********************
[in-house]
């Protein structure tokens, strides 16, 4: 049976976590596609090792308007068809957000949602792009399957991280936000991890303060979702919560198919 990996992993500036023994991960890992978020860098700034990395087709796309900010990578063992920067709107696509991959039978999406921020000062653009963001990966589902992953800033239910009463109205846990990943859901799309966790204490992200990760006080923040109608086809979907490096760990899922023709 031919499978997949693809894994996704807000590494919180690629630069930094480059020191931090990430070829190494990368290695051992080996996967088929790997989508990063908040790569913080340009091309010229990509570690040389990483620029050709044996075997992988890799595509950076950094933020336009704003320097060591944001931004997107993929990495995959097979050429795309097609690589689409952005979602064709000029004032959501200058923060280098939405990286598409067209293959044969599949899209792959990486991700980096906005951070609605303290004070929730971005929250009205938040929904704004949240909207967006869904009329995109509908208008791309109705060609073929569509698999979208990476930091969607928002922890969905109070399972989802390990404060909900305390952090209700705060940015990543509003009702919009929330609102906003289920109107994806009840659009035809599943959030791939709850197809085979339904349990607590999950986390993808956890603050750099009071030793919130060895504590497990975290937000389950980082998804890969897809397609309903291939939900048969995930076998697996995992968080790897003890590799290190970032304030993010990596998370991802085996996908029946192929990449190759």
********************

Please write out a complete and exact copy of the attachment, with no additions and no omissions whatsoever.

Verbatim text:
[in-house]
């Protein structure tokens, strides 16, 4: 049976976590596609090792308007068809957000949602792009399957991280936000991890303060979702919560198919 990996992993500036023994991960890992978020860098700034990395087709796309900010990578063992920067709107696509991959039978999406921020000062653009963001990966589902992953800033239910009463109205846990990943859901799309966790204490992200990760006080923040109608086809979907490096760990899922023709 031919499978997949693809894994996704807000590494919180690629630069930094480059020191931090990430070829190494990368290695051992080996996967088929790997989508990063908040790569913080340009091309010229990509570690040389990483620029050709044996075997992988890799595509950076950094933020336009704003320097060591944001931004997107993929990495995959097979050429795309097609690589689409952005979602064709000029004032959501200058923060280098939405990286598409067209293959044969599949899209792959990486991700980096906005951070609605303290004070929730971005929250009205938040929904704004949240909207967006869904009329995109509908208008791309109705060609073929569509698999979208990476930091969607928002922890969905109070399972989802390990404060909900305390952090209700705060940015990543509003009702919009929330609102906003289920109107994806009840659009035809599943959030791939709850197809085979339904349990607590999950986390993808956890603050750099009071030793919130060895504590497990975290937000389950980082998804890969897809397609309903291939939900048969995930076998697996995992968080790897003890590799290190970032304030993010990596998370991802085996996908029946192929990449190759």